Movie review: ‘Horrible Bosses’

HorribleBosses...PG 7

HORRIBLE BOSS Kevin Spacey lays into employees Justin Bateman and Charley Day in the movie.

Horrible Bosses:  A Crude, Funny Dream Film

By Sandra Olmsted

Everyone has had one —that boss who seems bent on destroying the employees, the company, and maybe even the world— can live out fantasies of that evil boss getting a comeuppance  by watching Horrible Bosses.

In director Seth Gordon’s comedy, three milquetoast, middle-class drones have bosses who can best be described as people who should never have spindles on their desks, and consequently, these workers spend many hours crying in their beer after work.  Then one night, a joke about killing their bosses starts to look like the best option for all of them.  Gordon has an incredibly fine cast and understood that the casting of the bosses, which are smaller roles, was key making the story work.

Nick Hendricks (Jason Bateman)  work for Dave Harken (Kevin Spacey), a sadistic megalomaniac who truly enjoys tricking and torturing his employees.  Spacey is perfect as Nick’s evil boss and seems to truly relish how Harken pretends to groom Nick for a big promotion only to take it away in the cruelest way.

Bateman is the ideal nose-to-the-grindstone guy willing to take Harken’s ill-treatment to get ahead and do better than his grandmother.  Dale Arbus (Charlie Day), a dental assistant, is forced to put up with the unwelcome and over-the-top advances of his boss, Dr. Julia Harris, D.D.S. (Jennifer Aniston), because, years ago, his midnight urination in a park when “no kids were around” got him listed as a sex offender.

Aniston also relishes playing the sex-obsessed, dirty-talking Julie, who constantly reminds Dale that only she would give him a job.  She cajoles, demands, and finally blackmails Dale to fulfill her needs, and Dale resists and avoids because not only is Julie’s aggressiveness unattractive but he loves his fiancée.  Day plays Dale as an obsequious but decent guy diminished by circumstances beyond his control and threatened with losing his job and the women he loves.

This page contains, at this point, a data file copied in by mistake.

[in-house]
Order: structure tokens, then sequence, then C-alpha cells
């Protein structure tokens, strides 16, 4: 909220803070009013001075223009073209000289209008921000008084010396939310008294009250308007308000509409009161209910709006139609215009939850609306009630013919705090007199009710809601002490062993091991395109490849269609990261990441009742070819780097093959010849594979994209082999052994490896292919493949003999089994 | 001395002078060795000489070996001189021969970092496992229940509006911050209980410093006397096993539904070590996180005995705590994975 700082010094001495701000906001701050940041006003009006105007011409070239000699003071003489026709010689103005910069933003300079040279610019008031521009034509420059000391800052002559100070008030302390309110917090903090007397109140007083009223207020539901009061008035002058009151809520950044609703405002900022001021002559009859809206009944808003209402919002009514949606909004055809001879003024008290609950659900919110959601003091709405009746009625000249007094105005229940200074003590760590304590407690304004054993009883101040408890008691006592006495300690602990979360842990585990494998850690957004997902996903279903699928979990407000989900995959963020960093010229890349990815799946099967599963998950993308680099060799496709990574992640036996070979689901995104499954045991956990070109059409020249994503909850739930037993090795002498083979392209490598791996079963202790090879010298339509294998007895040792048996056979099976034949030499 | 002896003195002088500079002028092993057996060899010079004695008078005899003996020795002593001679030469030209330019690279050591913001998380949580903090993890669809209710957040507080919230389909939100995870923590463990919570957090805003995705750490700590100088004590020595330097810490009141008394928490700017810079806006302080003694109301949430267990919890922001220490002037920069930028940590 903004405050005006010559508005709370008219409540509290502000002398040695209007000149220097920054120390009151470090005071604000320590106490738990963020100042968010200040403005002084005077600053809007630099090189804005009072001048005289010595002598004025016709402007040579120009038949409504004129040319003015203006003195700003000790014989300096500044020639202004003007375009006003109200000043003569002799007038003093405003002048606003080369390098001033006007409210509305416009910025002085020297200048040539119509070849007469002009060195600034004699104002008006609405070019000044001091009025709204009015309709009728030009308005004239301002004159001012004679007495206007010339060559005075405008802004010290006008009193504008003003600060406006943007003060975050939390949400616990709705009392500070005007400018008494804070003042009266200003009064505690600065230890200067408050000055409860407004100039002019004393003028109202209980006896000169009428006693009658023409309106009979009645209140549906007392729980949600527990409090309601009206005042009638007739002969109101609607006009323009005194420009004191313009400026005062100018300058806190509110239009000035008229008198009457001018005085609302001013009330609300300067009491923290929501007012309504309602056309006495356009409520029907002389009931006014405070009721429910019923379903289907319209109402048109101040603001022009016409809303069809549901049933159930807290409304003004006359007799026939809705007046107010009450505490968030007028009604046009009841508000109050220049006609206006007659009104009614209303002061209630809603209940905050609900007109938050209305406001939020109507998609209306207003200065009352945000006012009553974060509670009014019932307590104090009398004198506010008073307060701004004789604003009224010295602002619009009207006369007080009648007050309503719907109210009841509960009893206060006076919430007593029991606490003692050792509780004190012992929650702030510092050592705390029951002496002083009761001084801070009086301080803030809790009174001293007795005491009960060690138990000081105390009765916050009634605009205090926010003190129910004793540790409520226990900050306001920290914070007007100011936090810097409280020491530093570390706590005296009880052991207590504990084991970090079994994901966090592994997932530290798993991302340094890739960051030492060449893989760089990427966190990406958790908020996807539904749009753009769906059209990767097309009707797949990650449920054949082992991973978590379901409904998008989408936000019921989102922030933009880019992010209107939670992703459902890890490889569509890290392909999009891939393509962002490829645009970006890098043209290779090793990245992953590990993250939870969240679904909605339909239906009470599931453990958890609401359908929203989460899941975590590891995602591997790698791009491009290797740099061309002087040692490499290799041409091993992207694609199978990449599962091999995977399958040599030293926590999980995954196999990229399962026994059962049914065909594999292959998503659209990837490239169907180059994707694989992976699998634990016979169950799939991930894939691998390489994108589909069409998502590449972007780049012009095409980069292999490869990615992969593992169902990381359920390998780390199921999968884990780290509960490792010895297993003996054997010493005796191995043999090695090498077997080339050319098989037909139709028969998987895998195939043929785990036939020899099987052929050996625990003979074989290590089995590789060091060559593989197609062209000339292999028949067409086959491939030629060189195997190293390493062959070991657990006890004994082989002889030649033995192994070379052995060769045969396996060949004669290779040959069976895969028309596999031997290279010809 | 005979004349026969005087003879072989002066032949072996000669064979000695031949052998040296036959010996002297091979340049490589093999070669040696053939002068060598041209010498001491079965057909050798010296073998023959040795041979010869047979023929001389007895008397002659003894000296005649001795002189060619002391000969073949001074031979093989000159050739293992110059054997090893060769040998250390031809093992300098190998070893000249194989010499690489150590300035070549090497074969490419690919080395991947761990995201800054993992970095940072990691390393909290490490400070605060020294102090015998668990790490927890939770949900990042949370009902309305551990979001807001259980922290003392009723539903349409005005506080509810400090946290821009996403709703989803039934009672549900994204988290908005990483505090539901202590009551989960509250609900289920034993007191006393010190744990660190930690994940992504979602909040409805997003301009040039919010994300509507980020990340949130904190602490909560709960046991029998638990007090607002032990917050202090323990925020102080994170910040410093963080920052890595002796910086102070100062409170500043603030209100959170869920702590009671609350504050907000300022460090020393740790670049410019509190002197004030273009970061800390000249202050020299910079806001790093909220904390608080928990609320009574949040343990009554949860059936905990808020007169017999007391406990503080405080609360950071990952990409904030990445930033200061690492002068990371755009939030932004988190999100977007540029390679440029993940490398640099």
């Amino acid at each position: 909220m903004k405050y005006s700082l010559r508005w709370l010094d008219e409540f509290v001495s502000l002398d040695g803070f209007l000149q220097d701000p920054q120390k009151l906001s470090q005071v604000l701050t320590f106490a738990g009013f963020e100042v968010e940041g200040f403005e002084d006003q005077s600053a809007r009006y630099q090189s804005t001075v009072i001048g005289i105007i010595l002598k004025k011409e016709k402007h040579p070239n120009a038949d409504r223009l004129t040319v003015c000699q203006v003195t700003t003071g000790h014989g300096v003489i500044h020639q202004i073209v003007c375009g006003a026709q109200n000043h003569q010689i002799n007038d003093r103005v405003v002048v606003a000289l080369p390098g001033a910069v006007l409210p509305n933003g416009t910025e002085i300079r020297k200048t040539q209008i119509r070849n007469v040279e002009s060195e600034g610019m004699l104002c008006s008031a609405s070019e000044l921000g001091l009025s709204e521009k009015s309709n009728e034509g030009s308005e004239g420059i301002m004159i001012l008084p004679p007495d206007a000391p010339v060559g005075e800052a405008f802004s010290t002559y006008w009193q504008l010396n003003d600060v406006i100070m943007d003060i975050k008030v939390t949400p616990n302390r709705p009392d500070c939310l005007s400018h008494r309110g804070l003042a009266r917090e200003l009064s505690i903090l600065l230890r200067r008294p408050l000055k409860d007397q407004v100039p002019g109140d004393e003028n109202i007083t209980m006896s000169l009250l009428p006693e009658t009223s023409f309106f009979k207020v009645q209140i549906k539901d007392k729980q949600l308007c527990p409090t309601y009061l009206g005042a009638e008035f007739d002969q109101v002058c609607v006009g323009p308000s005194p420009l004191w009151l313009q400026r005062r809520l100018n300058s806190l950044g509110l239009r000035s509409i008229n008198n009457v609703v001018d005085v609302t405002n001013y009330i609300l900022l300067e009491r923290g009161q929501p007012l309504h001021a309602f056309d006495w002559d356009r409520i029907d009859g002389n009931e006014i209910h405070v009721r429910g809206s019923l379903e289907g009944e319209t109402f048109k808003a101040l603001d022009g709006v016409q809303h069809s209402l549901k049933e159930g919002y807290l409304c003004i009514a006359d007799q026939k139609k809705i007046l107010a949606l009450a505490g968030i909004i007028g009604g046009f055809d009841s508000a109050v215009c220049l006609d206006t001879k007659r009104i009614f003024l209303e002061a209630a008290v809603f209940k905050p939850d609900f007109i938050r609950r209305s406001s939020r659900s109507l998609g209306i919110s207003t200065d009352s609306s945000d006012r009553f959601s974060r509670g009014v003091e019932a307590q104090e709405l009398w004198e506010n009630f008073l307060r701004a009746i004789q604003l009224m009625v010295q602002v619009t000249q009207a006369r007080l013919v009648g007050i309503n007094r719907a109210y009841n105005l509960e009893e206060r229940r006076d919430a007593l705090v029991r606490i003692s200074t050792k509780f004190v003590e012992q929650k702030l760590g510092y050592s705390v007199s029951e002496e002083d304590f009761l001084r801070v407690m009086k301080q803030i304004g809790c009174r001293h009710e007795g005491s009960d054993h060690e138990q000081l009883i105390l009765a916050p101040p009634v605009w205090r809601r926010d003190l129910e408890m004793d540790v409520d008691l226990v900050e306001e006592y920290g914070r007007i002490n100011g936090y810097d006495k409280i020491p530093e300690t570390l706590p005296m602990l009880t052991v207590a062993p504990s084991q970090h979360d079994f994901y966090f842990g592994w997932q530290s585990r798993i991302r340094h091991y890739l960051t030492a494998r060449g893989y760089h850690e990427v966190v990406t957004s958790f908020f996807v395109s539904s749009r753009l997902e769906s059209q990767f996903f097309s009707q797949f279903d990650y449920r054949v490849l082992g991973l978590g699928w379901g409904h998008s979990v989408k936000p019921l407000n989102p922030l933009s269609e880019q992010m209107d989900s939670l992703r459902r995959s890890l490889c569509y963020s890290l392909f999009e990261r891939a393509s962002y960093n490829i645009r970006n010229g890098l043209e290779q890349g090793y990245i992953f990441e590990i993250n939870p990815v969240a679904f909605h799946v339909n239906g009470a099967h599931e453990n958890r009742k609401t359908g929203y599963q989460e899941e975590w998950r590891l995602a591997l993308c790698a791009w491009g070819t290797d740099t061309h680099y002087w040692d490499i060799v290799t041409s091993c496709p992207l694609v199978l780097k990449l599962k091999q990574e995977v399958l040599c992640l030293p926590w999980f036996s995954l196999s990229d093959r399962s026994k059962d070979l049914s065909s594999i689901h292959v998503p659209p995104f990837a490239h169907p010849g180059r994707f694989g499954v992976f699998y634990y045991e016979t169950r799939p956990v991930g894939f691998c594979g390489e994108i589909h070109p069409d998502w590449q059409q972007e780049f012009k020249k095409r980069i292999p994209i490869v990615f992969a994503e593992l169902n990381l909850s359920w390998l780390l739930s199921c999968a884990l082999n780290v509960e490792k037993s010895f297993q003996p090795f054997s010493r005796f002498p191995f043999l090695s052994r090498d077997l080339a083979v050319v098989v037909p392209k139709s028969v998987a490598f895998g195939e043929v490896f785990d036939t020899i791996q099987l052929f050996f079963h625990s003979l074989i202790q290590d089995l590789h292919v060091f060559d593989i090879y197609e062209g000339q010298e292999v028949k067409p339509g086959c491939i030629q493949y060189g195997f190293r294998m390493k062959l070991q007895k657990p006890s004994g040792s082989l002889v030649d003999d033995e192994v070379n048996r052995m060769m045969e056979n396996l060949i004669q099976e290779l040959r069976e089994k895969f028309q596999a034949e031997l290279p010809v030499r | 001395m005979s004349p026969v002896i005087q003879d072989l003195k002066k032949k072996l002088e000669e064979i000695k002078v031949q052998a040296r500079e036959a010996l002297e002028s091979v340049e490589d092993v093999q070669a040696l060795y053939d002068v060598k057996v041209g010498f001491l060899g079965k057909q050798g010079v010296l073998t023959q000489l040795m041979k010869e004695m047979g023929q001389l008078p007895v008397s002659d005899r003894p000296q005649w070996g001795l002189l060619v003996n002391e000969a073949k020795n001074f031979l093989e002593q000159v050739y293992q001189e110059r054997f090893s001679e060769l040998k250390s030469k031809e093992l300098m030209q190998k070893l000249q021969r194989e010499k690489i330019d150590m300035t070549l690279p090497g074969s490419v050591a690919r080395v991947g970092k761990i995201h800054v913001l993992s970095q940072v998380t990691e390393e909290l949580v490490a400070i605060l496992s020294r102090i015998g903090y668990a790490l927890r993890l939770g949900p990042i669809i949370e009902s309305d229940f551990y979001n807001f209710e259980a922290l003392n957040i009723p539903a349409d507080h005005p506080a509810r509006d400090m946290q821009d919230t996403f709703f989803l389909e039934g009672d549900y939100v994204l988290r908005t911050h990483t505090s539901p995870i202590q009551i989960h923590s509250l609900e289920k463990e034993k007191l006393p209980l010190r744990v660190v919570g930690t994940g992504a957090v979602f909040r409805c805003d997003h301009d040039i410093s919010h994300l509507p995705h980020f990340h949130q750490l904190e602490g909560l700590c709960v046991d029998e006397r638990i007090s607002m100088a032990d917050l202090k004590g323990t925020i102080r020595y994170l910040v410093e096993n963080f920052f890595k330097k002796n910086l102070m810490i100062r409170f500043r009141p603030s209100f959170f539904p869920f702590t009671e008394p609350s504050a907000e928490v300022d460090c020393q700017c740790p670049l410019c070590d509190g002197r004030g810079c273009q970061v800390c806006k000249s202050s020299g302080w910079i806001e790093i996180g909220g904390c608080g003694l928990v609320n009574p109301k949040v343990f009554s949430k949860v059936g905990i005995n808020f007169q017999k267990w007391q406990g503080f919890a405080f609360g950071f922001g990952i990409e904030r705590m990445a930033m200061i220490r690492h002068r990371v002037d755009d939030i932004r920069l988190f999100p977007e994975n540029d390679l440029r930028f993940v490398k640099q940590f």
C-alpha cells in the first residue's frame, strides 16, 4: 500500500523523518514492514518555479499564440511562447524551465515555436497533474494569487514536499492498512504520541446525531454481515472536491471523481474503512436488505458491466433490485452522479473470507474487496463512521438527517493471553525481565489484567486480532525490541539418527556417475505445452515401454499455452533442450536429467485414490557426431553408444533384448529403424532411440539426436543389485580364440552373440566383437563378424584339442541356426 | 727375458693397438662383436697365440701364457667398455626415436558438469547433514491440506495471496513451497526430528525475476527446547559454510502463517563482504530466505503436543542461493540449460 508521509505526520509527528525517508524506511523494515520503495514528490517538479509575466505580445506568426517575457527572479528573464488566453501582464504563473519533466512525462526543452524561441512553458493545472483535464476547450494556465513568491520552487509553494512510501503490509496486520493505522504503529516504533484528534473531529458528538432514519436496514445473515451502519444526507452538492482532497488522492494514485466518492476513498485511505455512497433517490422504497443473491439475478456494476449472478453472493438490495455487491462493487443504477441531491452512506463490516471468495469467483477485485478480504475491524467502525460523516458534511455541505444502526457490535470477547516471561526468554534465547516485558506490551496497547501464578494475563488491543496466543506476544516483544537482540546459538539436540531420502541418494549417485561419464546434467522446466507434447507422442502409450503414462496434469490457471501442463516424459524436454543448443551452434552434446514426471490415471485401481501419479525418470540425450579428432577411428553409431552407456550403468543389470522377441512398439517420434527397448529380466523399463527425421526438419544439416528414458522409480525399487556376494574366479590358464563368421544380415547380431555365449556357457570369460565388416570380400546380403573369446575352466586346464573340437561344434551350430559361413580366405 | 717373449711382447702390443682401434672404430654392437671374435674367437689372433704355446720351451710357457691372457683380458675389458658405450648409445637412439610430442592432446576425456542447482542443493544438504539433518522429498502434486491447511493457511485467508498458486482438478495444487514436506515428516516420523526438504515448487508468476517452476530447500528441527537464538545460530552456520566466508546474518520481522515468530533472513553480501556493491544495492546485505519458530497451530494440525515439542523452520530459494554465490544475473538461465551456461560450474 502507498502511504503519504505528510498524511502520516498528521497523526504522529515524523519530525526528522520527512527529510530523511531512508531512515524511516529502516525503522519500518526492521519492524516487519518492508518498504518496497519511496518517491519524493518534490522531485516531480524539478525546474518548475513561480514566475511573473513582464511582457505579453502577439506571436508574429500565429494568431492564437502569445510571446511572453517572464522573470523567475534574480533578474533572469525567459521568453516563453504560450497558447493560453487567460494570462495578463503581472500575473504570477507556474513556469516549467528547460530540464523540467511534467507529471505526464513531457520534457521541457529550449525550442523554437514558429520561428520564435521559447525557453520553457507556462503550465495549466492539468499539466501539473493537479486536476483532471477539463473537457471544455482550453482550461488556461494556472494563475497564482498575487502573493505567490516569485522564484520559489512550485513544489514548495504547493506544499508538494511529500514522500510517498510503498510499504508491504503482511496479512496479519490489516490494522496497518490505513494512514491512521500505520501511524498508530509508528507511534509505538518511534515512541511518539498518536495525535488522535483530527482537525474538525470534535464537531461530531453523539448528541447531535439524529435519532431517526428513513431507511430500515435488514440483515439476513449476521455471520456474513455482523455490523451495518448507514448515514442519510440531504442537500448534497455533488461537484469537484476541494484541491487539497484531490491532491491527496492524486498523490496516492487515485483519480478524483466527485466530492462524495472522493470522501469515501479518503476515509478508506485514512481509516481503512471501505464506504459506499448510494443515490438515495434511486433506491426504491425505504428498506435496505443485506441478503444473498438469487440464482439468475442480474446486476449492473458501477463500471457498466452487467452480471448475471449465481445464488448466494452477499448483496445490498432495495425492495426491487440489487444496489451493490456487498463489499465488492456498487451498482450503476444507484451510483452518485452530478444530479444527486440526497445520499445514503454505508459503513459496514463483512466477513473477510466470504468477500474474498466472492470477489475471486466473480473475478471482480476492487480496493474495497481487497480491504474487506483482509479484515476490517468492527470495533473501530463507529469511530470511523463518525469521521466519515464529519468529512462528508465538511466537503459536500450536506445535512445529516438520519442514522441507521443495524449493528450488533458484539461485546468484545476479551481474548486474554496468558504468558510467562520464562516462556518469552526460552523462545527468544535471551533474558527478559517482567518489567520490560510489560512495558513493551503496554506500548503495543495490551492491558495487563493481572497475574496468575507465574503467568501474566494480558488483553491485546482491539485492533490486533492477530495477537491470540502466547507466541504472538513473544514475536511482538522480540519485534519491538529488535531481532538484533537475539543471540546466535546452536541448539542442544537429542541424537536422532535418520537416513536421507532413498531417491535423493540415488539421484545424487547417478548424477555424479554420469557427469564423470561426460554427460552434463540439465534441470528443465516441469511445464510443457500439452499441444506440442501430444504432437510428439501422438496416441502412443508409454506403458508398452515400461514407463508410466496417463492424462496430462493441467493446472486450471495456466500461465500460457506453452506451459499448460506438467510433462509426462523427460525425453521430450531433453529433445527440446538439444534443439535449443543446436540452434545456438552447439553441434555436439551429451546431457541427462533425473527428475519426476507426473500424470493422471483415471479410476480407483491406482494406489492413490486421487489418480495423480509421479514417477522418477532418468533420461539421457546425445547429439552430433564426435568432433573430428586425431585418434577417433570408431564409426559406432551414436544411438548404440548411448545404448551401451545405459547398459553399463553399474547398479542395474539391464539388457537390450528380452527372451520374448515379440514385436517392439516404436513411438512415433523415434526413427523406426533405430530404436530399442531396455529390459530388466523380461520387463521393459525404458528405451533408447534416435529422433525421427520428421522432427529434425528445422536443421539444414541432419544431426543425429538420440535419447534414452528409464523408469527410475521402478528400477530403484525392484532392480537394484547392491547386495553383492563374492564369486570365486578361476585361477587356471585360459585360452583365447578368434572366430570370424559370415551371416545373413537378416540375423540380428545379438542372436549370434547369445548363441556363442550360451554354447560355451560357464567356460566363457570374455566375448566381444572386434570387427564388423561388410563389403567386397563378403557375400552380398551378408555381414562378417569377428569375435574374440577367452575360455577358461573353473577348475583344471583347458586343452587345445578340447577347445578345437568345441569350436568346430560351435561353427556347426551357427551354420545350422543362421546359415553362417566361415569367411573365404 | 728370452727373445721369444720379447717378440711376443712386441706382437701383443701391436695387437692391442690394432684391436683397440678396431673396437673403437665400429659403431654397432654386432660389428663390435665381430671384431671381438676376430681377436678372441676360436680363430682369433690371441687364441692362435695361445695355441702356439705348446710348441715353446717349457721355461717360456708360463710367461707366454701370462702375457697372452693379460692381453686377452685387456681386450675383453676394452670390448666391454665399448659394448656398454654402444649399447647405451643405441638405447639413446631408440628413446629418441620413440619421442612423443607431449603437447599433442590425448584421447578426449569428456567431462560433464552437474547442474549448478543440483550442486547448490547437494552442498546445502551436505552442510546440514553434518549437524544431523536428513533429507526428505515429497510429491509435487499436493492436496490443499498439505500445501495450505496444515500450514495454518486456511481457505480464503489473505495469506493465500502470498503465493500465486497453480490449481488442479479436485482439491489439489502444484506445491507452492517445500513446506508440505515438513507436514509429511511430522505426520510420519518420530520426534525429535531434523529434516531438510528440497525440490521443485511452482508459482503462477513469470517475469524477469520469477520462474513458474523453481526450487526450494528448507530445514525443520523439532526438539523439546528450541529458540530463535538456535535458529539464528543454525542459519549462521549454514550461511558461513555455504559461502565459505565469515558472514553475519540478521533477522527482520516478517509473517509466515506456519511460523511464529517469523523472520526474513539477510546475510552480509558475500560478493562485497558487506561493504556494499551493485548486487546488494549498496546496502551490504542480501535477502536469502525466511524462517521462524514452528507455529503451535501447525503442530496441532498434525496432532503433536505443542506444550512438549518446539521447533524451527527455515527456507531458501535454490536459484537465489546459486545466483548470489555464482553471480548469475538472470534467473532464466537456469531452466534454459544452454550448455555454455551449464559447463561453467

Kurt Buckman (Jason Sudeikis) is the favorite of his boss, Jack Pellitt (Donald Sutherland in a cameo), but Jack isn’t long for this world. Jack’s son, Bobby (Colin Farrell) is a greedy, hooker-hiring cokehead who takes over the company and uses it as a piggy bank while violating all the anti-pollution laws he can.  Farrell goes so deep into the role that he is practically unrecognizable, and, if such roles in summer comedies got nominated for awards, he would certainly be a worthy candidate.  Even though his womanizing may do the guys in, Sudeikis plays an unassuming man who is catnip to women in a perfectly understated way.

To find a bar where they can hire a hitman, the beleaguered workers consult with the online GPS costumer service agent Gregory/Atmanand (voice of Brian George ).  While he can’t tell them that, he can narrow the search by crime stats, and the guys end up in a very tough bar in an African American neighborhood, whose owner makes it clear that he’s legitimate business owner not a criminal.

Fortunately, Dean Jones (Jamie Foxx), who has “done time” and who goes by an unprintable in name which is definitely part of the film’s R rating, over hears the guys’ inquiry and follows them outside.  Foxx is delightful as a wannabe gangsta who agrees not to be the killer but rather the consultant on how to murders the bosses for a mere “five large.”

The guys bumble through casing the homes of their victims, small acts of revenge one of which involves a Bobby Pellitt’s toothbrush and Kurt’s DNA, accidentally saving Harken’s life, and plotting murders.  Although they having done much of anything wrong, they might end up framed for one murder, which they only inadvertently cause.

In the process of unveiling the story in Horrible Bosses, director Gordan and the screenwriters take a story that could easily have been a series of skits, even funny skits, and instead give the audience a well-written, fully developed film with excellent roles and the perfect cast

A Warner Bros. Pictures release of a New Line Cinema and Rat Entertainment production, Horrible Bosses is rated and runs 100 minutes.



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